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Doprastav undergoes restructuring

ONCE the biggest construction company in Slovakia, Doprastav has narrowly avoided bankruptcy and now wants to write off as much of its debt as possible within a restructuring process.

ONCE the biggest construction company in Slovakia, Doprastav has narrowly avoided bankruptcy and now wants to write off as much of its debt as possible within a restructuring process.

Under such a proceeding, a troubled company agrees with its creditors to pay a portion of its debt while it continues doing business. This allows creditors to get back a bigger portion of the money the debtor owes them than in a bankruptcy proceeding. However, since the Doprastav’s trustee has not acknowledged several claims, some creditors might end up seeing little or none of the money that the firm owes them, the Sme daily wrote on August 4.

Doprastav’s creditors have lodged claims totalling nearly €460 million, but the trustee Bankruptcy & Recovery Service only acknowledged about €190 million of that sum at a meeting on July 14, the SITA newswire wrote on August 6. The court should decide on the remaining €270 million. It is expected that Doprastav will pay roughly one third of the acknowledged claims.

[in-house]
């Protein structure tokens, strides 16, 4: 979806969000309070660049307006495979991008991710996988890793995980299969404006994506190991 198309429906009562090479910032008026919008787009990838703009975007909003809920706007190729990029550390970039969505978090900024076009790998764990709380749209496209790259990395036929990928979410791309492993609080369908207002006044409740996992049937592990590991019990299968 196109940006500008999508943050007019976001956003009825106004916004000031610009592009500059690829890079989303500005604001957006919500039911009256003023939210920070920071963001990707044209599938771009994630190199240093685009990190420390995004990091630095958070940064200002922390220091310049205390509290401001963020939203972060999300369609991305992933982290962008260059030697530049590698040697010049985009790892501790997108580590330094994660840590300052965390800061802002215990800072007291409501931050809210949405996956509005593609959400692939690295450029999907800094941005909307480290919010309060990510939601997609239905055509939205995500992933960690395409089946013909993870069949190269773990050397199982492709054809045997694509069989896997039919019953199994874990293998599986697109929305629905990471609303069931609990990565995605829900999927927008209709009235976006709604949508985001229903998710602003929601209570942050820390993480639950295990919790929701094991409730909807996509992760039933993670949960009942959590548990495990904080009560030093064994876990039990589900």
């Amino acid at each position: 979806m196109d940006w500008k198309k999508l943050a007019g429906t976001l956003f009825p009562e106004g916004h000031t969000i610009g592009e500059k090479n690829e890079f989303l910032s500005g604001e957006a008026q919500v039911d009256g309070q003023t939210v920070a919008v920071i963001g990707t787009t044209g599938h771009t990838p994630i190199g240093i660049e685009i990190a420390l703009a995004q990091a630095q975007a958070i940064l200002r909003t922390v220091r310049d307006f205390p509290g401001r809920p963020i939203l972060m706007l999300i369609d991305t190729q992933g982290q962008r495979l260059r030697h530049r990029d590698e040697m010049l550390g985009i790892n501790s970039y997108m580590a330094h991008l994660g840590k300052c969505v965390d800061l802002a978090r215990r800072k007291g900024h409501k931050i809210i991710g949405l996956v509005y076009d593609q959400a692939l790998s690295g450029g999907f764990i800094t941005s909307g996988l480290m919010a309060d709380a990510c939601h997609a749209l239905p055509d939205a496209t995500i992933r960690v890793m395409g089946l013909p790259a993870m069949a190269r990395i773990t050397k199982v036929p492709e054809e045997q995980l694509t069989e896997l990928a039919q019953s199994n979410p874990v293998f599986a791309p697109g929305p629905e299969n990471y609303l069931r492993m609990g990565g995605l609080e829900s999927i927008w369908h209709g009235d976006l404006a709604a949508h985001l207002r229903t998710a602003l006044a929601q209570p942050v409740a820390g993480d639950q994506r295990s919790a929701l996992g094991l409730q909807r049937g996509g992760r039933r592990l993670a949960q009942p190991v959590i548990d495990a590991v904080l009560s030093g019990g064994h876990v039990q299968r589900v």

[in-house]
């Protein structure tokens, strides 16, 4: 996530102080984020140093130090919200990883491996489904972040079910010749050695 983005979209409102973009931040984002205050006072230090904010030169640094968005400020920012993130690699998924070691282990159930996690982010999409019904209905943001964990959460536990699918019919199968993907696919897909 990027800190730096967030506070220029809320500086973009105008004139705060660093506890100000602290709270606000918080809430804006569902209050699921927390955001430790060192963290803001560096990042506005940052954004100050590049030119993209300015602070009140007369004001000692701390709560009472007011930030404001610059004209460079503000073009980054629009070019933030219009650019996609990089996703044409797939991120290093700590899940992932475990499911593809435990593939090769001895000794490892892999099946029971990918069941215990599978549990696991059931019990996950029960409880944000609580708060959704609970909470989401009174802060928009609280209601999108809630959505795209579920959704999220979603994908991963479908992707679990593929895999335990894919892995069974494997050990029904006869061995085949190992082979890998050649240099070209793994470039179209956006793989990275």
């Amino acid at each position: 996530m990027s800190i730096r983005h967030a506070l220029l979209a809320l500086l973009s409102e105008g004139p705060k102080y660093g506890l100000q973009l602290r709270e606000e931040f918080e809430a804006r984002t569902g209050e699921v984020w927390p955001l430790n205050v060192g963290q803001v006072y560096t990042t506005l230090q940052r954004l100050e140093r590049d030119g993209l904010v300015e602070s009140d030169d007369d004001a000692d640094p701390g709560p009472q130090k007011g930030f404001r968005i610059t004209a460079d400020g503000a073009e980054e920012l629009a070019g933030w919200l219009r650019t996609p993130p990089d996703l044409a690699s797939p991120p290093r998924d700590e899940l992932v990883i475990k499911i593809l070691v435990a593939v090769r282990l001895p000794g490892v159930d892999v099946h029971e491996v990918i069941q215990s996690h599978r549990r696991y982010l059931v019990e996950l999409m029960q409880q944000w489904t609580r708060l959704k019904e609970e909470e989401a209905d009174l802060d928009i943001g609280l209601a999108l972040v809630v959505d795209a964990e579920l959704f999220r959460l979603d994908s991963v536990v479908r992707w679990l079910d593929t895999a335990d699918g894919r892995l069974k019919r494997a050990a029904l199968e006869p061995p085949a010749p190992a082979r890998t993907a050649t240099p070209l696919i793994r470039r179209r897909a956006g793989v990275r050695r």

The trustee has not acknowledged, for example, a €6.6-million fine imposed on Doprastav by the Antitrust Office (PMÚ) for participating in a highway construction cartel, even though the Supreme Court confirmed it, Sme wrote. The fine was not acknowledged because Doprastav and other companies accused of participating in a highway construction cartel have challenged the fines at the Constitutional Court.

A claim of €140 million by the Polish highway company has also not been acknowledged by the trustee. Doprastav built highways in Poland for the company, but the Poles accused Doprastav of delays and contract violations. The case is currently being handled by the Polish courts.

Yet, if the courts confirm the amount Doprastav owes, it might be too late for the creditors, as the restructuring proceeding could already be over by that time, Sme warns.

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